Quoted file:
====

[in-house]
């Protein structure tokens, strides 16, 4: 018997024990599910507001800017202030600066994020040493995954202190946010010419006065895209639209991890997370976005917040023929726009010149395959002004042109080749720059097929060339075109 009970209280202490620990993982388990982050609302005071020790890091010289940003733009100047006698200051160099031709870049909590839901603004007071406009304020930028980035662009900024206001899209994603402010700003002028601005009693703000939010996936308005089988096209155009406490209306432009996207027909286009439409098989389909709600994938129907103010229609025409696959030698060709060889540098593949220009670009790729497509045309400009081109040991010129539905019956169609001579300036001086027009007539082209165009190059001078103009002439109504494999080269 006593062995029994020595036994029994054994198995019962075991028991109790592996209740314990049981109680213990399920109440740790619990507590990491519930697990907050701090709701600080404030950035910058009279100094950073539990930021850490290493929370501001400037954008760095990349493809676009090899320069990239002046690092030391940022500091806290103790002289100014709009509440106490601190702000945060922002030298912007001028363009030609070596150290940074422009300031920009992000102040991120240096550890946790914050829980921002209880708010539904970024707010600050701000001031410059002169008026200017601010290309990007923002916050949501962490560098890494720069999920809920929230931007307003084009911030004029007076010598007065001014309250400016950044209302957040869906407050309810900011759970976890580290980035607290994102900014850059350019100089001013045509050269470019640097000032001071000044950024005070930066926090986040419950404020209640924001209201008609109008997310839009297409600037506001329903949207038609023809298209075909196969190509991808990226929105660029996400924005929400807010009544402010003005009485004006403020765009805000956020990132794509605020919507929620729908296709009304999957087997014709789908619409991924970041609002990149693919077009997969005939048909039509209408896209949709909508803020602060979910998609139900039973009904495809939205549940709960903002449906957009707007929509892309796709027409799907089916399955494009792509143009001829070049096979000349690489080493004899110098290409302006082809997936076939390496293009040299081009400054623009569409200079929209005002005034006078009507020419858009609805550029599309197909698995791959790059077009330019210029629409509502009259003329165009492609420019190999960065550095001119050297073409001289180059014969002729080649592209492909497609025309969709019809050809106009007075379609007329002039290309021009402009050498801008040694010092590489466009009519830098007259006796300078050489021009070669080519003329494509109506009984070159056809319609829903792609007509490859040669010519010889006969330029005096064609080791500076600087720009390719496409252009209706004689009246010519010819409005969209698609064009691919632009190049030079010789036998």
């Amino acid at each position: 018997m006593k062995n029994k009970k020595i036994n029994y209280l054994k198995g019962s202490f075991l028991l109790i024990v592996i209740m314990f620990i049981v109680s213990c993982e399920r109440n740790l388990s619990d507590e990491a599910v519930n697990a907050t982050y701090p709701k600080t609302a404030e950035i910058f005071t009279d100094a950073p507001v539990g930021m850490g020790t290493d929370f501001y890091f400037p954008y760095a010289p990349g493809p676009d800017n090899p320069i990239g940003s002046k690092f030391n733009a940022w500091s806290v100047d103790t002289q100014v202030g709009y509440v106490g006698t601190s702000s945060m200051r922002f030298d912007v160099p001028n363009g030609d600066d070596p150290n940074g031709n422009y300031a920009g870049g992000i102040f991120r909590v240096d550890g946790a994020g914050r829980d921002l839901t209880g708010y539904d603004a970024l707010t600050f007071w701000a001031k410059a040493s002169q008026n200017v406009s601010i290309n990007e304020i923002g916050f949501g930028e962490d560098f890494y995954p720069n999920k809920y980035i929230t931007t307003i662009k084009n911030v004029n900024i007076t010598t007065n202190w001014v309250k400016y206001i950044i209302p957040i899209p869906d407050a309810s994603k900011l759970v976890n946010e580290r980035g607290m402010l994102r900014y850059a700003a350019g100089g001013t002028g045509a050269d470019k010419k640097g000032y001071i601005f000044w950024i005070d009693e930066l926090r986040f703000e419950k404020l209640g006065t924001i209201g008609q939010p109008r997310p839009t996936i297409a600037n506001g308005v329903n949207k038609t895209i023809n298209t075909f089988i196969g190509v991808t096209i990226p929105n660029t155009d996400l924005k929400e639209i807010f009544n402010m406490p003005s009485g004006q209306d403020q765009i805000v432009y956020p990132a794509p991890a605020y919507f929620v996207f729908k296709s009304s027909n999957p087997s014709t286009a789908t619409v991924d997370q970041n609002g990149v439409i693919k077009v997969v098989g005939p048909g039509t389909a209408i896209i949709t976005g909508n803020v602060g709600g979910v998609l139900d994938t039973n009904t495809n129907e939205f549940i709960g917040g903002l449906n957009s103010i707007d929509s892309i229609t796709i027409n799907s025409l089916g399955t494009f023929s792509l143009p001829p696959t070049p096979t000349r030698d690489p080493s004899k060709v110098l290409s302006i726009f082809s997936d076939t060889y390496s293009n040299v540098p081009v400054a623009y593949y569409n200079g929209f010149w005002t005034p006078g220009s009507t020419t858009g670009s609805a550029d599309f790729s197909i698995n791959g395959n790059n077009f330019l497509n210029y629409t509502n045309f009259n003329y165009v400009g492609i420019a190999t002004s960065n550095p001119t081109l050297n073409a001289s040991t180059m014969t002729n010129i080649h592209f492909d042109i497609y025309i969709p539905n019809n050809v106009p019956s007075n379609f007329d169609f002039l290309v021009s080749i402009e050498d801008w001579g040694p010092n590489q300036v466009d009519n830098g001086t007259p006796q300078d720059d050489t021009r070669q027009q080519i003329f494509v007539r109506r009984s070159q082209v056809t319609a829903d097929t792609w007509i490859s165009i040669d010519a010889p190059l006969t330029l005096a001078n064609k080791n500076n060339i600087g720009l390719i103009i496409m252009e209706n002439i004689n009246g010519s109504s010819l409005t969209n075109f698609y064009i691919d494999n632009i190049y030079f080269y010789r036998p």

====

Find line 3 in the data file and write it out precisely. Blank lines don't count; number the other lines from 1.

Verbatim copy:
């Amino acid at each position: 018997m006593k062995n029994k009970k020595i036994n029994y209280l054994k198995g019962s202490f075991l028991l109790i024990v592996i209740m314990f620990i049981v109680s213990c993982e399920r109440n740790l388990s619990d507590e990491a599910v519930n697990a907050t982050y701090p709701k600080t609302a404030e950035i910058f005071t009279d100094a950073p507001v539990g930021m850490g020790t290493d929370f501001y890091f400037p954008y760095a010289p990349g493809p676009d800017n090899p320069i990239g940003s002046k690092f030391n733009a940022w500091s806290v100047d103790t002289q100014v202030g709009y509440v106490g006698t601190s702000s945060m200051r922002f030298d912007v160099p001028n363009g030609d600066d070596p150290n940074g031709n422009y300031a920009g870049g992000i102040f991120r909590v240096d550890g946790a994020g914050r829980d921002l839901t209880g708010y539904d603004a970024l707010t600050f007071w701000a001031k410059a040493s002169q008026n200017v406009s601010i290309n990007e304020i923002g916050f949501g930028e962490d560098f890494y995954p720069n999920k809920y980035i929230t931007t307003i662009k084009n911030v004029n900024i007076t010598t007065n202190w001014v309250k400016y206001i950044i209302p957040i899209p869906d407050a309810s994603k900011l759970v976890n946010e580290r980035g607290m402010l994102r900014y850059a700003a350019g100089g001013t002028g045509a050269d470019k010419k640097g000032y001071i601005f000044w950024i005070d009693e930066l926090r986040f703000e419950k404020l209640g006065t924001i209201g008609q939010p109008r997310p839009t996936i297409a600037n506001g308005v329903n949207k038609t895209i023809n298209t075909f089988i196969g190509v991808t096209i990226p929105n660029t155009d996400l924005k929400e639209i807010f009544n402010m406490p003005s009485g004006q209306d403020q765009i805000v432009y956020p990132a794509p991890a605020y919507f929620v996207f729908k296709s009304s027909n999957p087997s014709t286009a789908t619409v991924d997370q970041n609002g990149v439409i693919k077009v997969v098989g005939p048909g039509t389909a209408i896209i949709t976005g909508n803020v602060g709600g979910v998609l139900d994938t039973n009904t495809n129907e939205f549940i709960g917040g903002l449906n957009s103010i707007d929509s892309i229609t796709i027409n799907s025409l089916g399955t494009f023929s792509l143009p001829p696959t070049p096979t000349r030698d690489p080493s004899k060709v110098l290409s302006i726009f082809s997936d076939t060889y390496s293009n040299v540098p081009v400054a623009y593949y569409n200079g929209f010149w005002t005034p006078g220009s009507t020419t858009g670009s609805a550029d599309f790729s197909i698995n791959g395959n790059n077009f330019l497509n210029y629409t509502n045309f009259n003329y165009v400009g492609i420019a190999t002004s960065n550095p001119t081109l050297n073409a001289s040991t180059m014969t002729n010129i080649h592209f492909d042109i497609y025309i969709p539905n019809n050809v106009p019956s007075n379609f007329d169609f002039l290309v021009s080749i402009e050498d801008w001579g040694p010092n590489q300036v466009d009519n830098g001086t007259p006796q300078d720059d050489t021009r070669q027009q080519i003329f494509v007539r109506r009984s070159q082209v056809t319609a829903d097929t792609w007509i490859s165009i040669d010519a010889p190059l006969t330029l005096a001078n064609k080791n500076n060339i600087g720009l390719i103009i496409m252009e209706n002439i004689n009246g010519s109504s010819l409005t969209n075109f698609y064009i691919d494999n632009i190049y030079f080269y010789r036998p």